Here's what the National Defense Authorization Act (NDAA) boils down to: while ostensibly designed to fight Al Qaeda terrorists, it means the government can arrest you, accuse you of being a terrorist, and disappear you forever. No evidence will be required, and you will not be allowed to plead your case before a judge.
The initially-threatened presidential veto of NDA had nothing to do with Obama being a champion of civil liberties. He has never been a champion of civil liberties. He simply did not like the original language of the act, which would have stripped down his executive power as judge, jury and executioner. Senator Carl Levin (who is being blamed by Obamapologists for this debacle) made it clear that the bill was being tweaked at the request of the White House. Moreover, said Levin, it was Obama who insisted that American citizens not be exempted from the indefinite detainment clause. So according to the New York Times, the White House is now satisfied that the bill
"does not challenge or constrain the president’s ability to collect intelligence, incapacitate dangerous terrorists, and protect the American people, and the president’s senior advisors will not recommend a veto."
Glenn Greenwald has been saying for a long time that Obama, and Bush/Cheney before him, have always had the self-bestowed judicial powers now officially granted to presidents. He was not at all surprised that the president has suddenly dropped his veto threat. From his blog:
Under the new law, even your Fifth Amendment right to remain silent will be tossed out the window. Law Professor Patricia J.Williams of Columbia University writes:Both groups pointed (ACLU and Human Rights Watch) out that this is the first time indefinite detention has been enshrined in law since the McCarthy era of the 1950s, when — as the ACLU put it — “President Truman had the courage to veto” the Internal Security Act of 1950 on the ground that it “would make a mockery of our Bill of Rights” and then watched Congress override the veto. That Act authorized the imprisonment of Communists and other “subversives” without the necessity of full trials or due process (many of the most egregious provisions of that bill were repealed by the 1971 Non-Detention Act, and are now being rejuvenated by these War on Terror policies of indefinite detention). President Obama, needless to say, is not Harry Truman. He’s not even the Candidate Obama of 2008 who repeatedly insisted that due process and security were not mutually exclusive and who condemned indefinite detention as ”black hole” injustice.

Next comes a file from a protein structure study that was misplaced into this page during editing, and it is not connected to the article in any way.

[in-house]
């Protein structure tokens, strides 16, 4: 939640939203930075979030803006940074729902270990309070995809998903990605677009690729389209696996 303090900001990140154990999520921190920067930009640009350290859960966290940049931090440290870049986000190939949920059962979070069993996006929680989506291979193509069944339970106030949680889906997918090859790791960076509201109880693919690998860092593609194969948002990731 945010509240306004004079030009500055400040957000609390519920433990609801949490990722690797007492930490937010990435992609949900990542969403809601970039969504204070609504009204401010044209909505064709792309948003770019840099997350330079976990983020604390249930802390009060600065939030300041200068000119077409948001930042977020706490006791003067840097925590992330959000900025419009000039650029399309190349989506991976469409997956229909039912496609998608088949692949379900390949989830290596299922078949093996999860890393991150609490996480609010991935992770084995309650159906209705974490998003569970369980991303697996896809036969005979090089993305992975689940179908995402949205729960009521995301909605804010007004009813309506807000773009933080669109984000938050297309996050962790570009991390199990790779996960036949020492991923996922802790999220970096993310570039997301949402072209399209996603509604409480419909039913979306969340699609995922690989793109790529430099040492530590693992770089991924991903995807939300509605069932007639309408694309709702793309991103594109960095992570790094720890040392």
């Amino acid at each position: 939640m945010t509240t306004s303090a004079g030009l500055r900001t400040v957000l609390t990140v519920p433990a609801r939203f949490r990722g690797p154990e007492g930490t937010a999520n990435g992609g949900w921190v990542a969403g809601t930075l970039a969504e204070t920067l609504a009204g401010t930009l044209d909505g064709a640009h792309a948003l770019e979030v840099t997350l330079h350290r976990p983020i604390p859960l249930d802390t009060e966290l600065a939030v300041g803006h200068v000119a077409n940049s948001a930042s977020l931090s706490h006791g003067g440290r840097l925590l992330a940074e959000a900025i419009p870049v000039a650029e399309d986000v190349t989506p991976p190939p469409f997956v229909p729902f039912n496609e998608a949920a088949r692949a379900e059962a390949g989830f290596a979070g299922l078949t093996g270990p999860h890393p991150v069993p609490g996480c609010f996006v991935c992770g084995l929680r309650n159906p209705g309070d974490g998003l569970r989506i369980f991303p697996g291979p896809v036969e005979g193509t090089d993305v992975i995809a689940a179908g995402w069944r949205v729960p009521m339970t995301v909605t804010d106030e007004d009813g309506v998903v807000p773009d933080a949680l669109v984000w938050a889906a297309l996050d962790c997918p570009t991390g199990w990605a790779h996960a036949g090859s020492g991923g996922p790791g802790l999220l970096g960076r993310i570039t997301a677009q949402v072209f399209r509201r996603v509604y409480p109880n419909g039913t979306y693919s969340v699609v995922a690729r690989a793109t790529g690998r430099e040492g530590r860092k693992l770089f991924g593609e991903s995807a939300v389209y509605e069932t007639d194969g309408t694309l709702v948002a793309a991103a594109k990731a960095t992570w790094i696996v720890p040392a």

During the Congressional debate over the NDAA, proponents like Senators Saxby Chambliss and Lindsey Graham argued that when we capture someone who is deemed an enemy, we must start with the presumption that “the goal is to gather intelligence” and “prosecution is a secondary concern.” In numbingly infantile terms, they declared that “the meanest, nastiest killers in the world” should be questioned for “as long as it takes,” without them “lawyering up.” This need to make “them” talk was cited repeatedly, endlessly, as the main justification for military detention, with references to “surprise” technologies to get prisoners to speak. As though Abu Ghraib had never happened, there was exuberant embrace of methods Senator Graham promised would not be publicized by the Army Field Manual.Look for the government getting hauled into court once Obama signs this bill into law. It's not only blatantly unconstitutional, according to the American Civil Liberties Union. It's un-American:
While the government has the right, under the laws of war, to detain prisoners captured on the battlefield until the end of hostilities, no president should have the power to declare the entire globe a war zone and then seize and detain civilian terrorism suspects anywhere in the world — including within the United States — and to hold them forever without charge or trial. But the Bush and Obama administrations have done just that, defining their powers too broadly, and claiming the authority to pick up and detain without charge or trial prisoners from around the globe who they deem engaged in the "war on terror."
|Dec. 15, 2011: Happy 220th Anniversary to the Bill of Rights|
Not that he ever heeds petitions from unmonied mortals, but here's where to sign to voice your displeasure to President Obama. I wrote in the little message box that theoretically, once Barack is out of office, the next president -- say, Newt --can declare him an enemy of the state and send him to one of those Halliburton detention camps that are rumored to exist.